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Aug 08, 2014

Sitting Too Much Diminishes Fitness Level

No matter how much you may exercise, sitting for long periods of time reduces fitness, finds study.

No matter how much you may exercise, sitting for long periods of time reduces fitness, according to a study published by the Mayo Clinic.

Designed to clarify how sedentary time impacts fitness level, this study used data from the National Health and Nutrition Examination Survey, which uses surveys to assess the health of the general U.S. population. More than 2,200 “healthy” adults participated in the study, completing a survey and providing detailed information about their physical activity levels. Participants underwent a treadmill test to measure their fitness level and wore an accelerometer for seven days to provide information about physical activity and sedentary time.

After analysis, researchers found that the negative effect of sitting for 6-7 hours was similar to the beneficial effect of 1 hour of exercise on fitness. In other words, sedentary time has the opposite effect on fitness as physical activity.

It’s already well-established that fitness is closely associated with health and longevity. The more physically fit individuals are, the more likely they are to live a longer, healthier life. Based on this study, it’s likely that individuals with little physical activity and too much sedentary time have the lowest fitness levels, putting them at increased risk for health problems down the road. Authors believe that by not only increasing physical activity but reducing time spent sitting, individuals can help increase their fitness level and improve overall health.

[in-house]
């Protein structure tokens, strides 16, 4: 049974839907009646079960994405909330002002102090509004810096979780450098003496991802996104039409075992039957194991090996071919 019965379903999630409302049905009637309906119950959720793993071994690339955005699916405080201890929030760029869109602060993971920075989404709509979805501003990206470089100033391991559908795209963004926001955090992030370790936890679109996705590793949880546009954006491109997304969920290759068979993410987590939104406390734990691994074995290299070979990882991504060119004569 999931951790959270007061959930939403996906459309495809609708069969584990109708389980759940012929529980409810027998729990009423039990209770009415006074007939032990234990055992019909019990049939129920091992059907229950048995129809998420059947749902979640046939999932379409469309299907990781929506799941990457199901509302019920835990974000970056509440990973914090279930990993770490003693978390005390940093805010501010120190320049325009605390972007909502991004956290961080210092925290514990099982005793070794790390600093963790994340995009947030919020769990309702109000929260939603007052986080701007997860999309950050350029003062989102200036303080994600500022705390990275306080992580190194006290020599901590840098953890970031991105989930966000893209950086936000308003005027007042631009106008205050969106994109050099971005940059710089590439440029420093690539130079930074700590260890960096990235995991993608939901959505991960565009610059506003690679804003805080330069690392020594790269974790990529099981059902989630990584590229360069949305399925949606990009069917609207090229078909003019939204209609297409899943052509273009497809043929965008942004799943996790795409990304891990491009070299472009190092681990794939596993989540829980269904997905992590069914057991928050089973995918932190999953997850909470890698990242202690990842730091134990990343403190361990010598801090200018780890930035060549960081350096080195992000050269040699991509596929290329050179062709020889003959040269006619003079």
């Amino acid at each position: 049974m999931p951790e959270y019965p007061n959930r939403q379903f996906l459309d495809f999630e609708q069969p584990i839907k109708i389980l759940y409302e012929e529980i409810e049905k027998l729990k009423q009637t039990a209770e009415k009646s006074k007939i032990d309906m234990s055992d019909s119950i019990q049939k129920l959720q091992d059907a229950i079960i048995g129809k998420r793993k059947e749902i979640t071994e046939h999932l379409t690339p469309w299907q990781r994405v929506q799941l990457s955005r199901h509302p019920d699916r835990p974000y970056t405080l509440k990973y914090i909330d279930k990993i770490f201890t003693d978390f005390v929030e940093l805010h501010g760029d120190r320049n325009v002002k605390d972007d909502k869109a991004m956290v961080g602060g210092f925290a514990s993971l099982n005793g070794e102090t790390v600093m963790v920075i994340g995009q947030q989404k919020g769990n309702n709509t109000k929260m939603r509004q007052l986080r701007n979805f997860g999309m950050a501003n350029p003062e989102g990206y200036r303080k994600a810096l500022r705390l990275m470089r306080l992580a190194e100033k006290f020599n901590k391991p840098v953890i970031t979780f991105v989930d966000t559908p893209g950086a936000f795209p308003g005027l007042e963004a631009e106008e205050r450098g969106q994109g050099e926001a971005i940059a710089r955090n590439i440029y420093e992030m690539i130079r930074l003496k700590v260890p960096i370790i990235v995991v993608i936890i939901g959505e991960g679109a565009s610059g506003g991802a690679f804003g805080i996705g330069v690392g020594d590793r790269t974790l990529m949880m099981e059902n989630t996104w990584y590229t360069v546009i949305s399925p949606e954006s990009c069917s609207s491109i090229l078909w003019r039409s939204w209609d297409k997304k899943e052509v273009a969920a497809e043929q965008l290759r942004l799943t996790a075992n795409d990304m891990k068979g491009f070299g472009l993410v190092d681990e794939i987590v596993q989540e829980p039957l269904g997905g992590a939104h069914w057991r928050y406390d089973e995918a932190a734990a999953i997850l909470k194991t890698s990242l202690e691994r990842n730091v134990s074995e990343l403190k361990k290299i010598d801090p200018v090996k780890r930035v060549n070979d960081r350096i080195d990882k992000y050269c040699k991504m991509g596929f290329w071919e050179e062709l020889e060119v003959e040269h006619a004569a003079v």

Questions for You to Consider

  • How much exercise do I need?
  • Regular physical activity is important for both children and adults. According to the 2008 Physical Activity Guidelines for Americans:

    • Children and adolescents should get 60 minutes or more of physical activity daily.
    • Optimum exercise levels for adults includes:
      • 150 minutes of moderate-intensity or 75 minutes of vigorous exercise (or a combination of the two) each week.
      • Activity spread across the week with periods of aerobic exercise of at least 10 minutes at a time.
      • Muscle strengthening activities 2 or more days a week.
  • What is fitness?
  • In general, fitness refers to being physically sound and healthy as a result of regular exercise. There are three kinds of fitness, including aerobic (strengthening the heart and lungs), muscle strengthening (building muscle) and flexibility (stretching the muscles). Finding a balance between the three to achieve the best possible fitness is important for good health.

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